Biographies of japanese print makers


Biography Johnson, Lois (1936 - )

Lois Johnson, born in Australia in 1936, studied at Sydney University and at the Honolulu Academy of Arts. One of her teachers was Yoshisuke Funasaka (b. 1939), who is known for his compositions (both abstract and figurative) involving lemons or rows of multicoloured vertical stripes.
In 1980 she had a solo exhibition in Honolulu, and in the years after that she participated in many group exhibitions, mainly in Japan. In 1994 she participated in the prestigious 39th CWAJ (College Women's Association of Japan) print show for the first time; in the 50th CWAJ show in 2005 her entry (Iris) was exhibited. This was also the 7th time that her work was accepted there, a remarkable achievement.
Her work is characterized by strong lines, mostly combined with heavy embossing (blindprinting). The effect of this use of blindprinting is difficult to capture in a scan, but photographs have been added ("detail") wherever relevant.

Lois Johnson was born and grew up as an Australian in Papua New Guinea. She was educated in Australia, graduating from Sydney University with a major in Anthropology. After graduating she returned to Papua New Guinea to work in Women's Welfare.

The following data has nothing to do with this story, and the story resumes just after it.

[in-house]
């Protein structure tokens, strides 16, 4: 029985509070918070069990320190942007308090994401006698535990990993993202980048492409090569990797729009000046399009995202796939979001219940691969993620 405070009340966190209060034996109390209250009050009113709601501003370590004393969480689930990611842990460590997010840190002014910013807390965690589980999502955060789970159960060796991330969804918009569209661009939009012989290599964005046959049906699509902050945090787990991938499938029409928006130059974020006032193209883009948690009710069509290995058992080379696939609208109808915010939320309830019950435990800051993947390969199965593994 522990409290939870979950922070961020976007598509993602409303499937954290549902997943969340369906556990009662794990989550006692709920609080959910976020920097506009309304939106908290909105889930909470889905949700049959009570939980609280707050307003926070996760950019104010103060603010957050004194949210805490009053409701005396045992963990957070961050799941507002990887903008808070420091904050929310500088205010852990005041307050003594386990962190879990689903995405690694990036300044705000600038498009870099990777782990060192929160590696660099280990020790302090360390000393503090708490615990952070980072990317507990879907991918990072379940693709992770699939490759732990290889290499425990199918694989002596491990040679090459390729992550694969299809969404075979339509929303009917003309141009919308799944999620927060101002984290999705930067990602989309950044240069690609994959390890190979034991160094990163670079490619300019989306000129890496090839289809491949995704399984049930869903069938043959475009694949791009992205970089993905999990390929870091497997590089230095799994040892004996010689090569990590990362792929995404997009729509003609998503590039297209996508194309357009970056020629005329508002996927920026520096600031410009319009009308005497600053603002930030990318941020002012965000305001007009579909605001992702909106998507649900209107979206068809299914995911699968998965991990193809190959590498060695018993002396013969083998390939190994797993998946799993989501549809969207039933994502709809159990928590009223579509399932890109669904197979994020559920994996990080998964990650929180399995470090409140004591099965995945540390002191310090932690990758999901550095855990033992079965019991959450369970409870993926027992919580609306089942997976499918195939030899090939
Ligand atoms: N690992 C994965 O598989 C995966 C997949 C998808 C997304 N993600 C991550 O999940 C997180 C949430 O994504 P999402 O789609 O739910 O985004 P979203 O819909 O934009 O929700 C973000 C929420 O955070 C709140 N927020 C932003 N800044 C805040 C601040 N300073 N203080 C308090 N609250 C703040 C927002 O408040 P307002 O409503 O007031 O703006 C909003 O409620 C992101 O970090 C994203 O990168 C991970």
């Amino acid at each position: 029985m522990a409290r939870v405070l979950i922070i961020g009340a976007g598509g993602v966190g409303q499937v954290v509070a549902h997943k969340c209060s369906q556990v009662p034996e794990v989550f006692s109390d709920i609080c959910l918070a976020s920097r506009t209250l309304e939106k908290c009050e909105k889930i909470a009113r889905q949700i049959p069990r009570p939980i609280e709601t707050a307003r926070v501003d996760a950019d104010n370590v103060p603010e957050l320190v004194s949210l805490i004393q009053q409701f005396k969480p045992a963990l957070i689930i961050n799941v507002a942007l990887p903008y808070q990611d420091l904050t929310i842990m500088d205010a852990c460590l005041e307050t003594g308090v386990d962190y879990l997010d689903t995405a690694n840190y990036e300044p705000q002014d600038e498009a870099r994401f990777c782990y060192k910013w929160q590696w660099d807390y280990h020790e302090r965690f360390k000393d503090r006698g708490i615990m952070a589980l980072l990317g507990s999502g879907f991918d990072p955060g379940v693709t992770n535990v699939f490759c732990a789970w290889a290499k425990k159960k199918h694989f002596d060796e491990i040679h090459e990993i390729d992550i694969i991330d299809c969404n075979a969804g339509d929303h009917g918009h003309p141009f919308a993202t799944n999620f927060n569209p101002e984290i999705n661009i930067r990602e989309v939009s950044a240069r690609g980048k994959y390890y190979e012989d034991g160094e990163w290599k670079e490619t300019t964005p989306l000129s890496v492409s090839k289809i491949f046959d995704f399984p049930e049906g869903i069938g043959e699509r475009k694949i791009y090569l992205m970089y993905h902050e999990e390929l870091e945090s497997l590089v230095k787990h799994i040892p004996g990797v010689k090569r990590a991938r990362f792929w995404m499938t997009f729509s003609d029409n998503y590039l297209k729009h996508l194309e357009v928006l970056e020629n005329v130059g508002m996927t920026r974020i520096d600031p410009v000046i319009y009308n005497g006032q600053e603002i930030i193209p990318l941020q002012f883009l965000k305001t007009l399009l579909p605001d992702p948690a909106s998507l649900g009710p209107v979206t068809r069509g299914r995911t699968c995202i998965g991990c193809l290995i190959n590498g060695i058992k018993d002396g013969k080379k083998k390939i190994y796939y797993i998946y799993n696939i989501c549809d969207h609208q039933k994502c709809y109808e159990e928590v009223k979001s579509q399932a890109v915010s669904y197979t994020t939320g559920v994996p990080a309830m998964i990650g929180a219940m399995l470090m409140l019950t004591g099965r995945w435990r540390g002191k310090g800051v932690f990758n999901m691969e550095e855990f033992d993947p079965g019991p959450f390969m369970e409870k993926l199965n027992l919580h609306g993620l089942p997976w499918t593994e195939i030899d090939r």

A love of drawing, especially life drawing, has always been central to her art work. After marriage in Papua New Guinea she illustrated a series of English as a Second Language texts written by her husband. She has had wide experience in illustration including the seminal work by Douglas Oliver, Oceania, the Native Cultures of Australia and the Pacific Islands, published by the University of Hawai'i Press.

In 1972 the family moved from Papua New Guinea to Hawaii. She studied painting and printmaking at the Honolulu Academy of Arts. Her lithography teacher, James Koga, aroused her interest in printmaking.

When the family moved to Japan in 1986, Lois began studying the Japanese woodblock technique of printmaking with Funasaka Yoshisuke. She found this technique exciting, freeing the printmaker from the necessity of relying on a mechanical press. In a sense this is a "poor man's technique", as it relies solely on the pressure of the hand and the "baren" or burnisher to produce the print.

Lois has found Funasaka sensei an inspiring teacher who encourages artists to experience the different ways the technique can be used. He never restricts an idea or expects one to follow the master, a stereotypical fear of Western artists working with Eastern teachers. She continues to experiment, explore, and enjoy the freedom of the medium.

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